“I personally, definitely believe that there is other life in the universe! Personally speaking, the universe is just too big to not have other life in it. What’s interesting is that the next telescopes that have been sent into space like the James Webb Space Telescope, which is kind of Hubble’s replacement, will kind of start to answer those questions. We have to speak to a scientist who can say that for you. But it’s certainly capable of finding more information about exoplanets. I think that one of the things that have happened in the last decade thanks to Hubble as well as other telescopes that are out there is that we have now realised that there are many[x4] planets in this universe. I think there are around 4000-5000 planets that have already been discovered just in the last ten years. I interviewed a scientist, not in the Hubble film, who said that probably every single star has countless planets around it and every single star in the universe may have planets. [laughs] So, I think that it would be extraordinary if one of those didn’t have life on it.”
Why is it difficult for the common folk to digest the idea that extraterrestrial life might exist and easy to accept something as magical as religion and Gods?
“Oh! I don’t know the answer to that. I think that one of the things that scientists are trying to do is that they’re trying to be straightforward in terms of what they’re discovering. And it kind of lets people learn for themselves [based on] what they’re seeing. I think that with Hubble telescopes and other space telescopes that we look through [into space], ‘we’ as in scientists who operate can say ‘Well, look we found this system, there’s a star, and there are planets around it. That’s what we know’. [Based on that] I think people just have to kind of draw their own conclusions, really. It’s interesting.”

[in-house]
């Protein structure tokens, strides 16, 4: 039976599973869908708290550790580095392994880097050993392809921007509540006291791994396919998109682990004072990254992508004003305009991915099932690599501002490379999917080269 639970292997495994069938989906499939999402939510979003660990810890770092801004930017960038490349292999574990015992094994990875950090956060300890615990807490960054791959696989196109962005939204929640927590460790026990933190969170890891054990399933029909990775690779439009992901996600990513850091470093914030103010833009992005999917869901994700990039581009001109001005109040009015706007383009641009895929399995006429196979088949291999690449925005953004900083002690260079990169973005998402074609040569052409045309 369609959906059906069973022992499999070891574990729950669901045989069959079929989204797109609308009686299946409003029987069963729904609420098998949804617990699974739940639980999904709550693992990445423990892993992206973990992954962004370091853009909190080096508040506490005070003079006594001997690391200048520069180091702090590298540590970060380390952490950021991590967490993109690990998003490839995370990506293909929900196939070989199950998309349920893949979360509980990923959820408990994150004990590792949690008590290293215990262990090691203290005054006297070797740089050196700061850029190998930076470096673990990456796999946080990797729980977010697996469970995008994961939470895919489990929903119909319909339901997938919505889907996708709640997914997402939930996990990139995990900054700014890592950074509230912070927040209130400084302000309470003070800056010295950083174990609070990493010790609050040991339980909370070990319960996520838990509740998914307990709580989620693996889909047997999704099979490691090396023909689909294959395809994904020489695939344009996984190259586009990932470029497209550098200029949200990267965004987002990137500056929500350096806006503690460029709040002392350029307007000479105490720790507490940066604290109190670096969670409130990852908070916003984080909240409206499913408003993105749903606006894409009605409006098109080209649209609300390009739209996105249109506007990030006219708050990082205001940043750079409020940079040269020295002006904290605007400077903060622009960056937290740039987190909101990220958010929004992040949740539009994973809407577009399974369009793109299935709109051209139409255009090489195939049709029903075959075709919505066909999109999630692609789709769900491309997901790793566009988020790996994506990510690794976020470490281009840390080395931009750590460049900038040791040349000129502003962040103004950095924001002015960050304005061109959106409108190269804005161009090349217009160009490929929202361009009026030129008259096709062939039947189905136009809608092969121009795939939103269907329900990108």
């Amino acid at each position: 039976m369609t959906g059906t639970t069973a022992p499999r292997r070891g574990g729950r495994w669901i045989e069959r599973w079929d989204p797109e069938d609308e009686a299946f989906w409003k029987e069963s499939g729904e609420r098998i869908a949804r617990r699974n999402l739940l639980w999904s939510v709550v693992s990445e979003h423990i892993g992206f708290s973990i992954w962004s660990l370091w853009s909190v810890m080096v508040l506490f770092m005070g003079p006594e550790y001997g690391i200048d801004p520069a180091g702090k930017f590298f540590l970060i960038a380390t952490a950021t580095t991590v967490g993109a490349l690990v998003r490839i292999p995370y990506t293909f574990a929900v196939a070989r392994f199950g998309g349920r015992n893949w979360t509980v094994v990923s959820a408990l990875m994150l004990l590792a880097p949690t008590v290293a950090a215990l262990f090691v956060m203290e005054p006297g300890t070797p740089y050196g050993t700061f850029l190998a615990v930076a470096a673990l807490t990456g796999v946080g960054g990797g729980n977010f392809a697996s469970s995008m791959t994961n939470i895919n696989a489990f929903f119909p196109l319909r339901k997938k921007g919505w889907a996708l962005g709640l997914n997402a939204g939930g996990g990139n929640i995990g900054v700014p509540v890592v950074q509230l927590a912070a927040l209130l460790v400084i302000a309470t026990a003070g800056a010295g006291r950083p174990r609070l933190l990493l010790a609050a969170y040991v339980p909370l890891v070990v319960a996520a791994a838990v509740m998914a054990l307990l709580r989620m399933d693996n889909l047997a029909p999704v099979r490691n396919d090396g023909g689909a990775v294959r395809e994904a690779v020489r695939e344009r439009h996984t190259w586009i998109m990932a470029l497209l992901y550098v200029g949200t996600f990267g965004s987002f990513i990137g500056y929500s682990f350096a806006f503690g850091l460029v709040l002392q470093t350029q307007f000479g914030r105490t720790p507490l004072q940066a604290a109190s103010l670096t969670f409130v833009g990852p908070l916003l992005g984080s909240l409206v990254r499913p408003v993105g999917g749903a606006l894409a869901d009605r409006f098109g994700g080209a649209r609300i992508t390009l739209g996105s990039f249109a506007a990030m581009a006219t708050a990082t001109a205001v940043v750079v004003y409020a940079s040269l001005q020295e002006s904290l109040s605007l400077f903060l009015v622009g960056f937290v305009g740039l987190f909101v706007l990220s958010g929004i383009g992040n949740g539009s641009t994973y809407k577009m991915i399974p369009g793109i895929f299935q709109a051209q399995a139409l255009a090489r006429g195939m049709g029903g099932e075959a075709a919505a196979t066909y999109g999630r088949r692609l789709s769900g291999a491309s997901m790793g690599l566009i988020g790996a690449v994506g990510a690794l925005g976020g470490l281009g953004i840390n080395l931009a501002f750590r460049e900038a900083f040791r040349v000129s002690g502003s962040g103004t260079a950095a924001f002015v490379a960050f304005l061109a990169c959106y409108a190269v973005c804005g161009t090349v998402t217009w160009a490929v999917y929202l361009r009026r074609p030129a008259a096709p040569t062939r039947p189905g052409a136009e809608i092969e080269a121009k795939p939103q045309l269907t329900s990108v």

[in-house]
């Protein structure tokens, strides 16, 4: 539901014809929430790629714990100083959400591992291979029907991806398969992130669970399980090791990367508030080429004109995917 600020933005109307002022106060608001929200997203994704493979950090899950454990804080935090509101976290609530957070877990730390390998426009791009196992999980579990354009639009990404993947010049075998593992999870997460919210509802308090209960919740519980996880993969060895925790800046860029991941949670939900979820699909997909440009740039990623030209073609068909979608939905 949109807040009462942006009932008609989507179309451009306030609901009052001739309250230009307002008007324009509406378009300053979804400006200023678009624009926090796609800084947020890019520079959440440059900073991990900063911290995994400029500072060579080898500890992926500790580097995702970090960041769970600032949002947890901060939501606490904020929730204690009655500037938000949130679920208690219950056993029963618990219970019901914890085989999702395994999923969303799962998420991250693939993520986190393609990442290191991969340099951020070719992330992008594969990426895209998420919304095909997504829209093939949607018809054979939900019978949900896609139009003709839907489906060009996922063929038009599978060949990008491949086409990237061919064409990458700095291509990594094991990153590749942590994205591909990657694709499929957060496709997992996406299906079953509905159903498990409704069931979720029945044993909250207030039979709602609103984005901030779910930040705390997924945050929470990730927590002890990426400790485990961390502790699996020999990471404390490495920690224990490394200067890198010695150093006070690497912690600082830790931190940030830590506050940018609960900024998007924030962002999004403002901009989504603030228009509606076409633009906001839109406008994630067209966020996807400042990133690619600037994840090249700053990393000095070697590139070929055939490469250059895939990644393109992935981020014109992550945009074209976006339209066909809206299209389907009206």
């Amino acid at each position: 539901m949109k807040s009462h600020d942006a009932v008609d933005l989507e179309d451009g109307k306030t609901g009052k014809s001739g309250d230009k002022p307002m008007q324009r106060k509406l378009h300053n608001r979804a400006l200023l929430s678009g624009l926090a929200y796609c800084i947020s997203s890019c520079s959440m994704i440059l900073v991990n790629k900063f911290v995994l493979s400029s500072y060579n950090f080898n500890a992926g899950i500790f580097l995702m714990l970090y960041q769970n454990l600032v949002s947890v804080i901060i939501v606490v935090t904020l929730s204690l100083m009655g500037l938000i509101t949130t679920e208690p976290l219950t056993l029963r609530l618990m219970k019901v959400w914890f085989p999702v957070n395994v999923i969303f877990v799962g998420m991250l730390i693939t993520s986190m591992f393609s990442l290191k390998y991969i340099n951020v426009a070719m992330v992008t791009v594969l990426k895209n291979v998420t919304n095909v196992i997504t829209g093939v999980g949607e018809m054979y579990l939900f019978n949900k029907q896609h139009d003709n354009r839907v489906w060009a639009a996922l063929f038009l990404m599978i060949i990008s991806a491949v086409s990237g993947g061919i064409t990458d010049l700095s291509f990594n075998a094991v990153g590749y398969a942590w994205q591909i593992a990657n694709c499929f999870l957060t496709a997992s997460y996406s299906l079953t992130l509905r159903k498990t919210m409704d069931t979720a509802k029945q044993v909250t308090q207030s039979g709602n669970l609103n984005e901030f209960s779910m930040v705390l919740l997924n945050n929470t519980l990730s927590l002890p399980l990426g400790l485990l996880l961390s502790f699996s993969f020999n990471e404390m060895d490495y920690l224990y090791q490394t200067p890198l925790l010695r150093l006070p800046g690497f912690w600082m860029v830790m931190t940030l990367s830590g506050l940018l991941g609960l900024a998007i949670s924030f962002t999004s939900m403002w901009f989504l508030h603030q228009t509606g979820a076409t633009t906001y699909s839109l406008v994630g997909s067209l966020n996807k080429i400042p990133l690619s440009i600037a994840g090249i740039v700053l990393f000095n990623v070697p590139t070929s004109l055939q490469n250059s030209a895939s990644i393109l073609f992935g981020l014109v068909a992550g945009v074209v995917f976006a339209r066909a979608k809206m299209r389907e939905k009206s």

With the increasing economic divide, do you think that it’ll become more and more difficult to convince people that space exploration is important?
“Again, that’s a really good question! I think that the thing with space exploration is that, and please remember that I am someone who just makes television programs [laughs], the economy around space exploration is huge. All the countries that do it, there’s lots and lots of money, and they employ people, they invent things and it’s interesting, and the exploration of space is certainly an industry that is growing and more and more countries are investing in it. And if it’s sort of for the knowledge and the goodness of humankind to explore space and we can build better and better communication with satellites and we can create better technology that can give us new experiments on the International Space Station to design and try and find new medicines or mixing new materials, I think it’s a good thing. Because it employs lots of people in an interesting and highly scientific and specialised industry, really. That’s what I have learned. I have made a lot of programs about space and I know a lot of people who work in that industry and the thing is what they really want to do is just push our sense of understanding of science, technology, and engineering to its furthest limits. So, that’s a good thing.”